Alexander Hamilton Papers
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To Alexander Hamilton from James Duane, 23 May 1780

From James Duane1

Philad. 23d May 1780

Dear Sir

The Marquiss de la fayette handed me your favour of the 14: Instant which woud have been sooner answerd had not my Time been fully employd. you will learn the difficulties of constituting a Commitee plenipo. from another Channel; tho’ a little Reflection upon human nature and a republican Government, might have brought them fully to your View without Assistance. What is not committed Congress stand ready to Support by their united Voice and Efforts, being resolved to Act with Vigour and Decision; so as to render the present Campaign glorious & Successful. The Committee have all the powers Congress can give to render them useful in drawing forth Supplies; & in opening the Necessary Communications with the Civil Governments. As to Military operations they must rest solely with the Commander in Chief; & Congress will not suffer any of their Committees to interfere in the Exercise of his free Judgement. Sometimes advice might be useful but it is possible it might embarrass; & that Possibility woud have been enough to decide against the Powers had there been no other Objection.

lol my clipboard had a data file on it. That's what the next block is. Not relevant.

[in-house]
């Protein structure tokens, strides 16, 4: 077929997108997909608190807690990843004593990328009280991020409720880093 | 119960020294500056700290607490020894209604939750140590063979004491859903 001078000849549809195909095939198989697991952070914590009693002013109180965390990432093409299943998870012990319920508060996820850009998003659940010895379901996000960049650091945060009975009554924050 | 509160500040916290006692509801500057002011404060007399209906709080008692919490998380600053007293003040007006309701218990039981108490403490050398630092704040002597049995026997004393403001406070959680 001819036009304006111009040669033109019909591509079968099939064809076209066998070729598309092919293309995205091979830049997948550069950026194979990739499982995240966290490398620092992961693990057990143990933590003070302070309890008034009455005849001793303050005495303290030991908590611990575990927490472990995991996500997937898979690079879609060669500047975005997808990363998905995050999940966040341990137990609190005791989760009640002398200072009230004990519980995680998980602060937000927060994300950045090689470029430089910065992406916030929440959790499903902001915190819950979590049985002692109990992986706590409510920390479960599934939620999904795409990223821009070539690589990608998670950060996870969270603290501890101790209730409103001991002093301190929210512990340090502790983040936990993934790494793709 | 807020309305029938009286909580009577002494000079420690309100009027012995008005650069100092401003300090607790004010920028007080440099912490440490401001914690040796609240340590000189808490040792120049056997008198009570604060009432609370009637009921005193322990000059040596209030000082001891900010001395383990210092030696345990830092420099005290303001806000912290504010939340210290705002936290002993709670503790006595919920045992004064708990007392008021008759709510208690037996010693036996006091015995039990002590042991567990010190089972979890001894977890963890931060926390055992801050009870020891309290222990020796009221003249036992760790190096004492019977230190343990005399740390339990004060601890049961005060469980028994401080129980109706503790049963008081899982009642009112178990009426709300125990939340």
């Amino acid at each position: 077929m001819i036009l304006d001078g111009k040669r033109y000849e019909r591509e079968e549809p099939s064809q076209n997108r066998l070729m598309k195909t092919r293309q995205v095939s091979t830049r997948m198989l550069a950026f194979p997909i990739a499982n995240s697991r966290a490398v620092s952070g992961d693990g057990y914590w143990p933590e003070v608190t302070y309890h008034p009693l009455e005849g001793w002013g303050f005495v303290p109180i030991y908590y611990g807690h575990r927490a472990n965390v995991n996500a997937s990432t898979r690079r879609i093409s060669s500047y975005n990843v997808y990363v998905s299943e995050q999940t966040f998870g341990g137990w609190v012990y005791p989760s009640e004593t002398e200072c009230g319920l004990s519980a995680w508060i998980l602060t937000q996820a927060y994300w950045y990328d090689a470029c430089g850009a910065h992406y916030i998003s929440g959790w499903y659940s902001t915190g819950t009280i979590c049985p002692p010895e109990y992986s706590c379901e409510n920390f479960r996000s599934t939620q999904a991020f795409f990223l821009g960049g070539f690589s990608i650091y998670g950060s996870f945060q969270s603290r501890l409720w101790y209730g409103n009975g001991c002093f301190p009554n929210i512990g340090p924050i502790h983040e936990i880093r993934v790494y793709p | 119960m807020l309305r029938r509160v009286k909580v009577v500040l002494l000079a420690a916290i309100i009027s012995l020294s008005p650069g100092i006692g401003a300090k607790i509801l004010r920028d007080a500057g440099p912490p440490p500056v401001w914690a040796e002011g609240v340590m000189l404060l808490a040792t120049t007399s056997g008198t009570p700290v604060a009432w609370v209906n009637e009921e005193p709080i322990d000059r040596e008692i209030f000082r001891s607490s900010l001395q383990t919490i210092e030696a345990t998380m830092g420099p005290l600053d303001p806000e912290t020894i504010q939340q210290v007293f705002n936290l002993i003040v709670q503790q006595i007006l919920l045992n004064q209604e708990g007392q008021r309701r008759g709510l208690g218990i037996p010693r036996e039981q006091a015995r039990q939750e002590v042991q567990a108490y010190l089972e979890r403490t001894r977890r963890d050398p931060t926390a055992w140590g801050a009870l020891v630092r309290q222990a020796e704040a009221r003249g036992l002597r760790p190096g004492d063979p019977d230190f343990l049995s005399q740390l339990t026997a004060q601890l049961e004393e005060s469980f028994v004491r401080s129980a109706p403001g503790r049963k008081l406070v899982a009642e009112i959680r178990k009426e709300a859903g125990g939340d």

The Marquiss I hope is pleased with the respect paid him by Congress; if it is not altogether agreeable it was not for want of the best and kindest Intentions. He luckily did not think or at least speak, of the Captain of the Frigate as it must have embarrassed exceedingly from an opposition between the point of Propriety, & a disposition to please a Man to whom America is much indebted & who desires2 to be gratified and is in every Respect entitled to my utmost attention. I agree with you my dear Sir that the Conjucture is critical and that much Very much depends on our employing it to advantage: Vigour and diligence in Government and Zeal and Liberality in the People must in the embarressd State of our Affairs conspire to give us a prospect of Success and prevent our disgrace. To you who see things in their true Light I shall not enlarge. May Love and Glory unite to make you as happy as I wish & then you will have nothing more to claim your Sollicitude: for I am with real Esteem & Affection   Dear Sir   Your most Obed Sert

Jas Duane

PS   present my respectful Compliments to the Family; comprehending Miss Schuyler. I have said nothing of Charles Town as Mr Kinlock3 who has the best Intelligence is careful to communicate every thing to Mr Matthews.4 The Approaches of the Enemy are Slow but they seem to gain Ground & to maintain it by a decided Superiority. I wish my Judgement & my wishes on this interesting Occasion were better reconciled.

Col. Hamilton

ALS, Maine Historical Society, Portland.

1For an explanation of the various points raised in this letter, see H to Duane, May 14, 1780, and Washington to Duane, May 14, 1780 (George Washington Papers, Library of Congress).

2This word may be “deserves.”

3Francis Kinloch, a delegate to Congress from South Carolina.

4John Mathews, a delegate to Congress from South Carolina.

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